Submitted by Maria.Kapsalaki on Mon, 06/26/2023 - 13:41
Ventilation systems assume that the outdoor air quality is better than the indoor air quality at al times as they use outdoor air to dilute pollutants emitted by humans, activities, the building itself and other objects. However, the outdoor air quality is not always as clean as assumed. Traffic, industry and agriculture can pollute the outdoor air making the outdoor air also a source of certain unhealthy pollutants indoors. This challenges the before stated assumption as in this case less ventilation would lower this source of pollution to the indoor environment.
Submitted by Maria.Kapsalaki on Wed, 01/29/2020 - 12:01
Outdoor air change qualifies the air that enters into the buildings. The outdoor air moves freely along the urban mesh favoured by the wind forces and stresses. Buildings, trees and other constructions alter the natural air flow pattern inside the cities, creating stagnated air masses in those wind-protected regions. Some outdoor spaces such as light shafts and confined light shafts inhibit the correct exchange of the stagnated air with fresh air coming from the outskirts and suburban areas.
A total of 20 toxic, carcinogenic, or mutagenic organic compounds were measured in the air and drinking water of 355 residents of Bayonne and Elizabeth. New Jersey, in the fall of 1981. The participants were selected from over 10,000 residents screened by a probability sampling technique to represent 128,000 persons (over the age of seven) who live in the two neighboring cities. Over one hμndred geographic areas throughout the two Cities were selected for monitoring. Each participant carried a personal sampler with him during his normal daily activities for two consecutive 12-h periods.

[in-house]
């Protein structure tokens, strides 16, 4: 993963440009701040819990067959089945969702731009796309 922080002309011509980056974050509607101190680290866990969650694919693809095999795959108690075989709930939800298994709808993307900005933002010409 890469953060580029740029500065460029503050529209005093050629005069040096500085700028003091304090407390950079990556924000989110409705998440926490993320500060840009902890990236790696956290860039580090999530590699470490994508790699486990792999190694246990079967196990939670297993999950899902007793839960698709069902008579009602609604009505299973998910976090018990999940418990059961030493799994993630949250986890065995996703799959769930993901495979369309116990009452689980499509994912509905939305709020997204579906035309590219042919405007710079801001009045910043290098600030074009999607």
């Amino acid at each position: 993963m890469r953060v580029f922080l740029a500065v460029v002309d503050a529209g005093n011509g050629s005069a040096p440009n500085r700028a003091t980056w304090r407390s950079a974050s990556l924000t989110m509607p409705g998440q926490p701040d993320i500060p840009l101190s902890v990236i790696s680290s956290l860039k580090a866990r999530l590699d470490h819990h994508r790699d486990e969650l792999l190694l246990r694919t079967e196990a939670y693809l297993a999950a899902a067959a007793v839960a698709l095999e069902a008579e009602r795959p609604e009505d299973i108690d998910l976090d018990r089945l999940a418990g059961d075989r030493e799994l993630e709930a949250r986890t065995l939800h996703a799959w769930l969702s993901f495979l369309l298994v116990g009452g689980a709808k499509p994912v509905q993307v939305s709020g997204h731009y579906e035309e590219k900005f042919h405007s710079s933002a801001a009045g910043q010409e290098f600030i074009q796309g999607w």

The monitoring of air pollution and health levels was carried out in coal burning districts and the districts with central heating in Chengde City. The air pollution levels in winter and summer were compared in coal burning districts and the districts with central heating, indoors and outdoors, in kitchens and bedrooms, before and after the central heating system was used. The health levels of residents who lived in coal burning districts and in the districts with central heating were compared.
Forty years ago, smoke and sulphur dioxide pollution from domestic coal burning caused an air pollution episode that led to the premature deaths of 4,000 Londoners. These so-called smogs have been all but eliminated by a combination of measures of which the most important were the Clean Air Acts of 1956 and 1968, the move away from domestic coal burning for home heating and the centralisation of electricity generation in large power stations away from towns and cities. Largely because of pollution emissions from motor traffic, urban air quality is once more causing public concern.
The new proposal for ventilation requirements in the National Building Code of Finland is on public review. The structure of the proposal is different from the existing ventilation code. Minimum requirements for acceptable indoor climate will be given to a wider extent than before, eg new requirements for indoor air temperature and purity are proposed. Also the quality of outdoor air should be taken into account in design of ventilation. Health aspects are also considered, based on today's international knowledge of indoor air quality and human health.